list agricultural, currency and Russell Index markets. ICE offers trade execution and processing for the credit derivatives markets through Creditex and clearing through ICE Trust. A component of the Russell 1000 and S&P 500 indexes, ICE serves customers in more than 50

ICE FUTURES EUROPE REGULATION vs ICE FUTURES U.S. ICE Futures Europe is a Recognised Investment Exchange in the U.K., supervised by the Financial Services Authority (FSA) under the terms of the Financial Services and Markets Act 2000. As a consequence, the ICE platform supports an orderly, regulated futures market thanks to

countries and is headquartered in Atlanta, with offices in New York, London, Chicago, Winnipeg, Calgary, Houston and Singapore.

LEADING ELECTRONIC TRADING PLATFORM ICEs electronic trading platform provides rapid trade execution and is one of the worlds most flexible, efficient and secure commodities trading systems. Accessible via direct connections, telecom hubs, the Internet or through a number of front-end providers, today, ICE features 3 millisecond transaction times in its futures markets the fastest in the industry. ICE offers numerous APIs for accessing futures and (overthe-counter) OTC markets, including a FIX API.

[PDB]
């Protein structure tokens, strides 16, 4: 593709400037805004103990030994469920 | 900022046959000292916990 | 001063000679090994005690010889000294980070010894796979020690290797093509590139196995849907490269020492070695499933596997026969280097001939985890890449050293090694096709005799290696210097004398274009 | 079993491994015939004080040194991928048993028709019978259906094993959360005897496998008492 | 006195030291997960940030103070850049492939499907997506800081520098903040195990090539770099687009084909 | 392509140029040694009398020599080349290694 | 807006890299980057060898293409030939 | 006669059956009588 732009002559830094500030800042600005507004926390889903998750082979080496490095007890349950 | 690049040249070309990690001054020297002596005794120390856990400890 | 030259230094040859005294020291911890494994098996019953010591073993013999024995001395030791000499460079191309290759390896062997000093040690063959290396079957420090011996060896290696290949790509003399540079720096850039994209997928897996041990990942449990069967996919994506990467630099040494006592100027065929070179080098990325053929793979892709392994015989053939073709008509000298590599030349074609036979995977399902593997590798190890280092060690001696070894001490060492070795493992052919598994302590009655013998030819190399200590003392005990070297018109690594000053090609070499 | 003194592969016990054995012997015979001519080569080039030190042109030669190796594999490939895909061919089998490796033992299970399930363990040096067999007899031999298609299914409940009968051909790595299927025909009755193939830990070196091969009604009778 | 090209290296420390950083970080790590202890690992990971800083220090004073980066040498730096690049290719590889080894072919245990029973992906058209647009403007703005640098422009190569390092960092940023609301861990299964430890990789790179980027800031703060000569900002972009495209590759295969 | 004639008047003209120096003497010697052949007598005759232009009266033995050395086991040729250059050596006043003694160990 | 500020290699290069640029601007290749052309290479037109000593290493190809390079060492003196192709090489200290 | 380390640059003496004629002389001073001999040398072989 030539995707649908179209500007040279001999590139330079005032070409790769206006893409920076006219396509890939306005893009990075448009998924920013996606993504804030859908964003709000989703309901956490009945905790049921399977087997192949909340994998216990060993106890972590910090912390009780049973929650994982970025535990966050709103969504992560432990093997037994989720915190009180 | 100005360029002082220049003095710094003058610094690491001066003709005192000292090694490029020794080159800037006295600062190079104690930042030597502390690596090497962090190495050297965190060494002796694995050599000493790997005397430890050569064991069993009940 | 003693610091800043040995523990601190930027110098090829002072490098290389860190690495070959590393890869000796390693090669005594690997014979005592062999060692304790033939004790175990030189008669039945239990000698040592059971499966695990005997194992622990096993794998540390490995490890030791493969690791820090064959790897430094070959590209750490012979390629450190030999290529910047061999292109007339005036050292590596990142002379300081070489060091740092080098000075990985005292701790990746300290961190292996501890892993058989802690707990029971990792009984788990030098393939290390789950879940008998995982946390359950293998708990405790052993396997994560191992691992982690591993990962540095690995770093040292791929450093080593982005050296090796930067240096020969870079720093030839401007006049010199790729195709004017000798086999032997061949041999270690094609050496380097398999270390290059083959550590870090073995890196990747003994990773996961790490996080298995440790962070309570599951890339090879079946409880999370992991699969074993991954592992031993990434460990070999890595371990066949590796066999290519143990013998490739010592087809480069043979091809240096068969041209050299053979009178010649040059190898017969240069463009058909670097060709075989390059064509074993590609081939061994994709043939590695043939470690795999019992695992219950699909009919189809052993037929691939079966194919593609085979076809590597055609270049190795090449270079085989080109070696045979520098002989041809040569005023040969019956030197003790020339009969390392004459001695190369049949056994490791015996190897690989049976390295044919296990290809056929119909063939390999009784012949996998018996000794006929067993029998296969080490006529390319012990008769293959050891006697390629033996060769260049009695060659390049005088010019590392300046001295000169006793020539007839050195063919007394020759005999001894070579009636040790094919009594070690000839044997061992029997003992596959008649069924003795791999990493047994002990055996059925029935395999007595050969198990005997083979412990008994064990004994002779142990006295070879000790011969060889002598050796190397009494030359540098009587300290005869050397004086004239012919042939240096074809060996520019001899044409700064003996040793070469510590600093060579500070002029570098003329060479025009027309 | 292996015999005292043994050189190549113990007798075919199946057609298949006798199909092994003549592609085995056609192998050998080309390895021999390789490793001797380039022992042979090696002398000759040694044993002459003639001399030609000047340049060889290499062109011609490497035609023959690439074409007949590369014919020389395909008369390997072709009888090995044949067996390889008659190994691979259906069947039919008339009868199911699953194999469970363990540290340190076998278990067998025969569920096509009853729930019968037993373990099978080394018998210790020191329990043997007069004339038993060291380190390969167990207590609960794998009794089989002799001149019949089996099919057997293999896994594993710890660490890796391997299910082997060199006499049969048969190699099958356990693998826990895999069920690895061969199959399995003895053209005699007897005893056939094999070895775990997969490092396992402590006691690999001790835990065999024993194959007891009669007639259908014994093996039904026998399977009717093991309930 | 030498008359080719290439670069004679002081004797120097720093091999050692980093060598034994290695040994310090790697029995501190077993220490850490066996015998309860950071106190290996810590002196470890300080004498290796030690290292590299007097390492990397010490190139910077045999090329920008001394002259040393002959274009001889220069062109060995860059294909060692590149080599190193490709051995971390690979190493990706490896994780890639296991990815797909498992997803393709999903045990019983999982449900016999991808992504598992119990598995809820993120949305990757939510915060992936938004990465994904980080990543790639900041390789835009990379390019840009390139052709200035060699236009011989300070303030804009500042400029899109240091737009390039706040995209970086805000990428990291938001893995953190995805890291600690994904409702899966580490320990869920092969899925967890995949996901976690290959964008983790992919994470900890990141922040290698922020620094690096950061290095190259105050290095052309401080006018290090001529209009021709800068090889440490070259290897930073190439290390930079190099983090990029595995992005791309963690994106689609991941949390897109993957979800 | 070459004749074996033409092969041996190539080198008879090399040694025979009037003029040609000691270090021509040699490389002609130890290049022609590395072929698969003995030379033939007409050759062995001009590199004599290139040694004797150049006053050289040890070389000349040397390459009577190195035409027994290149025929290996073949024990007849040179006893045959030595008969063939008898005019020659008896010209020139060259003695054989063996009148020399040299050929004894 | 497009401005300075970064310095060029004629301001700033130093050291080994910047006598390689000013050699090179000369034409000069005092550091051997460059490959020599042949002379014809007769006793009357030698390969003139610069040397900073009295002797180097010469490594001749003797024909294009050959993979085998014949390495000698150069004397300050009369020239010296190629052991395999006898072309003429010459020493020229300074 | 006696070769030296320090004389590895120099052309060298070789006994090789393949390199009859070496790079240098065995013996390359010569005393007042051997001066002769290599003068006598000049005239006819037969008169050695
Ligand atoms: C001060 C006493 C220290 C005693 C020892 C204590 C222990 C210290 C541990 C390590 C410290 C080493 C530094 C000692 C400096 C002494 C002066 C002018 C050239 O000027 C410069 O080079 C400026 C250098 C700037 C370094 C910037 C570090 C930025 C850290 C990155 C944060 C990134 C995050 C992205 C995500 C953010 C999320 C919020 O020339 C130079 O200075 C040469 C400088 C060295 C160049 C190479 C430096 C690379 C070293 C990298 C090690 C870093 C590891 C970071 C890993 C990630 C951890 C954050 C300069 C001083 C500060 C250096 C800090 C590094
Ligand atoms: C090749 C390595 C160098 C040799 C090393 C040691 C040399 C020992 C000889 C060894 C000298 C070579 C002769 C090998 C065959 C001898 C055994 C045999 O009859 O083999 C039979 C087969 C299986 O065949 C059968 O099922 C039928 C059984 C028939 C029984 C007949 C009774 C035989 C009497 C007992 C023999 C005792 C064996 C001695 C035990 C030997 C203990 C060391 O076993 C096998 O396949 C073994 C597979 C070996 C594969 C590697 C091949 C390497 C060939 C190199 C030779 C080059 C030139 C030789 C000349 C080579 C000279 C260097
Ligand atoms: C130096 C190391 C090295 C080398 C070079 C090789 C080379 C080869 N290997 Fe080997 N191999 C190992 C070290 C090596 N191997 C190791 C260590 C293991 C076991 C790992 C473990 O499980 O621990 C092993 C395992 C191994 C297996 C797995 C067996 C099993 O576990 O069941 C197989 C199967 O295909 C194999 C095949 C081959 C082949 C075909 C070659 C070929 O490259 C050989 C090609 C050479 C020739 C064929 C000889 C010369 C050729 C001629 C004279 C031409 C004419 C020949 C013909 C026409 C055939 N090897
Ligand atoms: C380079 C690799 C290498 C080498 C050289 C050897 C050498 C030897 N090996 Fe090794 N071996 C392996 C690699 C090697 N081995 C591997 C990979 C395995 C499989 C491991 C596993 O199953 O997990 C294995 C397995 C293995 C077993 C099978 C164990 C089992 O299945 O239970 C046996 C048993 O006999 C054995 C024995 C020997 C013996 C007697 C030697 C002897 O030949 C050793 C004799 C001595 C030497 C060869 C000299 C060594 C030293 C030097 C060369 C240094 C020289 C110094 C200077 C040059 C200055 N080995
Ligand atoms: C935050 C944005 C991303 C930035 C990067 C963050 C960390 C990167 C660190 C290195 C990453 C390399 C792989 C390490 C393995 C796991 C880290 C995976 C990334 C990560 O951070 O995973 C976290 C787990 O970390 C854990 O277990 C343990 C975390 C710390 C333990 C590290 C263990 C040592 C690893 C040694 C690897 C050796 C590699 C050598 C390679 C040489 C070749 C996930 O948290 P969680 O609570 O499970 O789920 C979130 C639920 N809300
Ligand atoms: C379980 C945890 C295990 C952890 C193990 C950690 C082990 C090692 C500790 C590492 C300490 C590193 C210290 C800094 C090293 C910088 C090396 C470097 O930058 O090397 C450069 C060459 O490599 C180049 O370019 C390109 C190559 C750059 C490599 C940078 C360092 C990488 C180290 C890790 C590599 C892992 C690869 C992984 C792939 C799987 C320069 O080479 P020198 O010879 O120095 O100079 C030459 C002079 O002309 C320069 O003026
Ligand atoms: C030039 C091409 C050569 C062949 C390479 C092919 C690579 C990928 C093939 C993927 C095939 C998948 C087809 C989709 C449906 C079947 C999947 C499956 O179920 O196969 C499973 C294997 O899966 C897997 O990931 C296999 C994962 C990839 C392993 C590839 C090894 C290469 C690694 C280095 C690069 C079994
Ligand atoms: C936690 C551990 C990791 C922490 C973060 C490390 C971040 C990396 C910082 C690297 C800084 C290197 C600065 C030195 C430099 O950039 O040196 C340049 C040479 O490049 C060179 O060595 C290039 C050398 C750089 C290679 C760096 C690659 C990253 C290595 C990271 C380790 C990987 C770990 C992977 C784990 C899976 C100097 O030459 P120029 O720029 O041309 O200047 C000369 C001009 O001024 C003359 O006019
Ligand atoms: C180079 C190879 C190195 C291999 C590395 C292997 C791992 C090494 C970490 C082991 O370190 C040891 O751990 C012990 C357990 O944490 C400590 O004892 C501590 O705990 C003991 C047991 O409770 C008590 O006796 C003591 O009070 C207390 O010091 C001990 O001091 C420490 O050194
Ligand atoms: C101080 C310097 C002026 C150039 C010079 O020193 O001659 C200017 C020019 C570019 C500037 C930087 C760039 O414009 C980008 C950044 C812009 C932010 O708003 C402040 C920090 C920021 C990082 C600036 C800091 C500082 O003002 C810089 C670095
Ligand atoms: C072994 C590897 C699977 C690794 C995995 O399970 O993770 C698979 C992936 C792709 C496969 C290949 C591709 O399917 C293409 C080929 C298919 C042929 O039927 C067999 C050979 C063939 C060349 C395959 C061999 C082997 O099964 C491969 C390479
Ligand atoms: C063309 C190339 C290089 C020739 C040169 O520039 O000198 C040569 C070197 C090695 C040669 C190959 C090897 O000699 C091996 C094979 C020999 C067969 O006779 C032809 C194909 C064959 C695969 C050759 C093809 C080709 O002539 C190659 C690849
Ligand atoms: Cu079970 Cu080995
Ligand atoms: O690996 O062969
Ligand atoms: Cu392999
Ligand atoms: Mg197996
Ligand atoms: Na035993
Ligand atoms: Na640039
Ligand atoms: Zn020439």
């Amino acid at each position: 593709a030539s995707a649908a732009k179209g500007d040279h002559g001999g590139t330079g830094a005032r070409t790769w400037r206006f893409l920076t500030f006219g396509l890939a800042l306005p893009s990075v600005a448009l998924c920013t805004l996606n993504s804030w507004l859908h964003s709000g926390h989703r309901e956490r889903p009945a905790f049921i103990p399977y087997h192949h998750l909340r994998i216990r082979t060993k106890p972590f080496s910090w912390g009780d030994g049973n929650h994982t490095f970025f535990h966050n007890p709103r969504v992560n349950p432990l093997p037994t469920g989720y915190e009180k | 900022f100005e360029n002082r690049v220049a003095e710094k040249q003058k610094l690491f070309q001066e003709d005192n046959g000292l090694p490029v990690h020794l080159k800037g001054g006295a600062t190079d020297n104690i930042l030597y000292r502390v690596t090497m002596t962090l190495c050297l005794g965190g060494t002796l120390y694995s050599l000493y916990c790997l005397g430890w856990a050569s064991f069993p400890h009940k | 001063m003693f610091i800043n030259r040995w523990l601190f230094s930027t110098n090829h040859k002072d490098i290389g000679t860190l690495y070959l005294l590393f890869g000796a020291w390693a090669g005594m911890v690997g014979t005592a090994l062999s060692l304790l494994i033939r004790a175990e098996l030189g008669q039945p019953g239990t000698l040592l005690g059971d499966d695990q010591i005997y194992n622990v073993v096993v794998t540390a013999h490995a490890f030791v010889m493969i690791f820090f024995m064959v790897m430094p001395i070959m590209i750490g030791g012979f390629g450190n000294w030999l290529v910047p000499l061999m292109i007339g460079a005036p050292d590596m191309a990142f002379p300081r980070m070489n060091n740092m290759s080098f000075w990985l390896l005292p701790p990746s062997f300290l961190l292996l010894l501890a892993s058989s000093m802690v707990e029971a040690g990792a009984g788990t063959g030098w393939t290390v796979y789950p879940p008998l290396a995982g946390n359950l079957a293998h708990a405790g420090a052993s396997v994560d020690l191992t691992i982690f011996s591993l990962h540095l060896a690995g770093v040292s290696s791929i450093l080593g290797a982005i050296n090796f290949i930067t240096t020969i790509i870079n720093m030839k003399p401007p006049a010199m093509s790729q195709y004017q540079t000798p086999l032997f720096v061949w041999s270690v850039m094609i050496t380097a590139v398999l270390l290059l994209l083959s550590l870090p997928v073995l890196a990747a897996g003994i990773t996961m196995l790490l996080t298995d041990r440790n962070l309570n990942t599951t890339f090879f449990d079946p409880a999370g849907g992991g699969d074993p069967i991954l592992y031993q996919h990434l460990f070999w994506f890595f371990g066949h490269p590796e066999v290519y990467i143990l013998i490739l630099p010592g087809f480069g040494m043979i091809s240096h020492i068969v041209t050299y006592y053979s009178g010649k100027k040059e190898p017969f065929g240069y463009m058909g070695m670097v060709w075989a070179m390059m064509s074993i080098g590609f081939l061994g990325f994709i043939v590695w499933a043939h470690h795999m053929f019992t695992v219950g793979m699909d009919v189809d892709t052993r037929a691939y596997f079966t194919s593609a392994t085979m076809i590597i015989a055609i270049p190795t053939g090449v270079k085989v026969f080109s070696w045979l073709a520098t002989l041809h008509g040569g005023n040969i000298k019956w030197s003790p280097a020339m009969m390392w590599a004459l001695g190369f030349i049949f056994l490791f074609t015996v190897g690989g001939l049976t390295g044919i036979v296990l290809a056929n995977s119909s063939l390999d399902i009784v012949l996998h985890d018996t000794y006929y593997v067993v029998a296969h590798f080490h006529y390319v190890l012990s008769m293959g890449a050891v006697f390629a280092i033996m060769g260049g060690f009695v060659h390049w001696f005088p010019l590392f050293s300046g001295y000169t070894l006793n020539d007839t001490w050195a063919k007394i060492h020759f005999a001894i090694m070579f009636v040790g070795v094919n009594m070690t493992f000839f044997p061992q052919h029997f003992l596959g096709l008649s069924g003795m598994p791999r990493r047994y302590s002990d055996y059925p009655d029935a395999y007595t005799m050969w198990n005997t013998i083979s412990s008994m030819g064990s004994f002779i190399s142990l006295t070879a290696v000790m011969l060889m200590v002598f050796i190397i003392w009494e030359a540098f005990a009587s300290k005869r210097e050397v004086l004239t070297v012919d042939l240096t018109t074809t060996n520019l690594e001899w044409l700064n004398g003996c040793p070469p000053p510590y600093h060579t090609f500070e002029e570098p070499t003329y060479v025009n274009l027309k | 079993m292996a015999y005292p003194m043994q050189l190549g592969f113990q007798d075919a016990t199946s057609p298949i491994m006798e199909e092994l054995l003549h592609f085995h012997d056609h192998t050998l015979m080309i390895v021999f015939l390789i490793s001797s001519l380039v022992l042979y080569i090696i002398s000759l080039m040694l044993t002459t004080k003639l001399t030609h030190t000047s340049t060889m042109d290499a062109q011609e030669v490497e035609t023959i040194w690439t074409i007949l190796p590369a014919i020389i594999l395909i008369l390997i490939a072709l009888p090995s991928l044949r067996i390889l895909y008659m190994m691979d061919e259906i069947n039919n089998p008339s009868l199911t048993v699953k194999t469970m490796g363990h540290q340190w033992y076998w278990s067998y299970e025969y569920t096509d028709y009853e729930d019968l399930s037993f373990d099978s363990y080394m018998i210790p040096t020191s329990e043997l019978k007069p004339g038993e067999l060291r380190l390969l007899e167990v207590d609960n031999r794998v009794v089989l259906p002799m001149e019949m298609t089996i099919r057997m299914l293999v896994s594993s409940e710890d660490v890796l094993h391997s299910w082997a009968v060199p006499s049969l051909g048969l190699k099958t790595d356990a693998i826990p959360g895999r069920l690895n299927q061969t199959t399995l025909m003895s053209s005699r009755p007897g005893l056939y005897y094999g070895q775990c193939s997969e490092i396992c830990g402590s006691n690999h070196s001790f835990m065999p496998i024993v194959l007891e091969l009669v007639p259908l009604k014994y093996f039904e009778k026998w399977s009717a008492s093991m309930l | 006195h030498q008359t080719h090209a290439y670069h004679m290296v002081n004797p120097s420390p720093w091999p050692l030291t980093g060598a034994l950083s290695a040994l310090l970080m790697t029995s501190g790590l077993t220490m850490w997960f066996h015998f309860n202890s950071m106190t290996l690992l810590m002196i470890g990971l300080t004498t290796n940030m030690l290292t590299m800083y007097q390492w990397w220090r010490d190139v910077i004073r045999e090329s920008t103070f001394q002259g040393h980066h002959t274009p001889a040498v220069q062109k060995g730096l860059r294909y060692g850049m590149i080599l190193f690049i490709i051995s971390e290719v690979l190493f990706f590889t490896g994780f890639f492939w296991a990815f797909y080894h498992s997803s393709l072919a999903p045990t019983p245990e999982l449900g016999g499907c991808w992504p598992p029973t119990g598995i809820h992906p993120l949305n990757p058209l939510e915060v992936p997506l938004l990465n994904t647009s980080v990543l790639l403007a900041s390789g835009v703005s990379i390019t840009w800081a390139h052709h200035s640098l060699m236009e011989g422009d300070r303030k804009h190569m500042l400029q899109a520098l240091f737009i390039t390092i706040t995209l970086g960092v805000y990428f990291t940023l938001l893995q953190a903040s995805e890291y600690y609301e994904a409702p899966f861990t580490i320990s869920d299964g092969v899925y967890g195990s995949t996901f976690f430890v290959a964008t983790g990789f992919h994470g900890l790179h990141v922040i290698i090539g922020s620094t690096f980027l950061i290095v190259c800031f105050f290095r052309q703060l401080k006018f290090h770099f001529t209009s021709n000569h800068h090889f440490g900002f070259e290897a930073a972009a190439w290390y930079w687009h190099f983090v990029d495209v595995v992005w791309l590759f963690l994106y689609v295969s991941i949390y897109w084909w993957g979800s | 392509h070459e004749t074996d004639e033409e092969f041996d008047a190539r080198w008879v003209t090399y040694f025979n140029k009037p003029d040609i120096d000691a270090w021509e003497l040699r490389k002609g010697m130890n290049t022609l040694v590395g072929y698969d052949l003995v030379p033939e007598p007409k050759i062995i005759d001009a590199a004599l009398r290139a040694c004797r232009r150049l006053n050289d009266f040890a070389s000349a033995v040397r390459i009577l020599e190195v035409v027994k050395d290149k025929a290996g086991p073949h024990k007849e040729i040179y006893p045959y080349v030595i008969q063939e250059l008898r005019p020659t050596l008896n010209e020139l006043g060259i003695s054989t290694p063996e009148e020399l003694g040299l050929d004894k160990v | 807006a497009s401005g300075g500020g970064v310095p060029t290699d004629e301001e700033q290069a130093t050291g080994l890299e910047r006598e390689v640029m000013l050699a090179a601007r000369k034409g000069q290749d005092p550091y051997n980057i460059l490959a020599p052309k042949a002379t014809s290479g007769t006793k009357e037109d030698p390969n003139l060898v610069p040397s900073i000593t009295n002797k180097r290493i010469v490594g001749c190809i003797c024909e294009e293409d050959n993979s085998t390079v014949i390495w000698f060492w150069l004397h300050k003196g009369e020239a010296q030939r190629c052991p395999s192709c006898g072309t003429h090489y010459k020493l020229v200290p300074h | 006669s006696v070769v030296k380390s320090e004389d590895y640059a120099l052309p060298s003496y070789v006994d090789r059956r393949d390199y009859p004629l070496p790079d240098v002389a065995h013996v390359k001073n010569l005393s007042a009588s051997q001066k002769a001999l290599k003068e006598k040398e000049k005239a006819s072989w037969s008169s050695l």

its wide availability, open participation and complete documentation of all orders. ICE operates its sales and marketing activities in the U.K. through ICE Markets which is authorized and regulated by the FSA as an arranger of deals in investments and agency broker.

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INTEGRATED ACCESS TO GLOBAL DERIVATIVES MARKETS ICEs integrated marketplace offers futures and OTC, cleared and bilateral products on a widely-distributed electronic platform that provides quick response times to participants needs, the changing market conditions and evolving market trends.

For additional information: Choose from a complete list of all ICE contacts

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theice.com

| telephone

U.S. +1 770 738 2101

or U.K.

+44 (0)20 7488 5100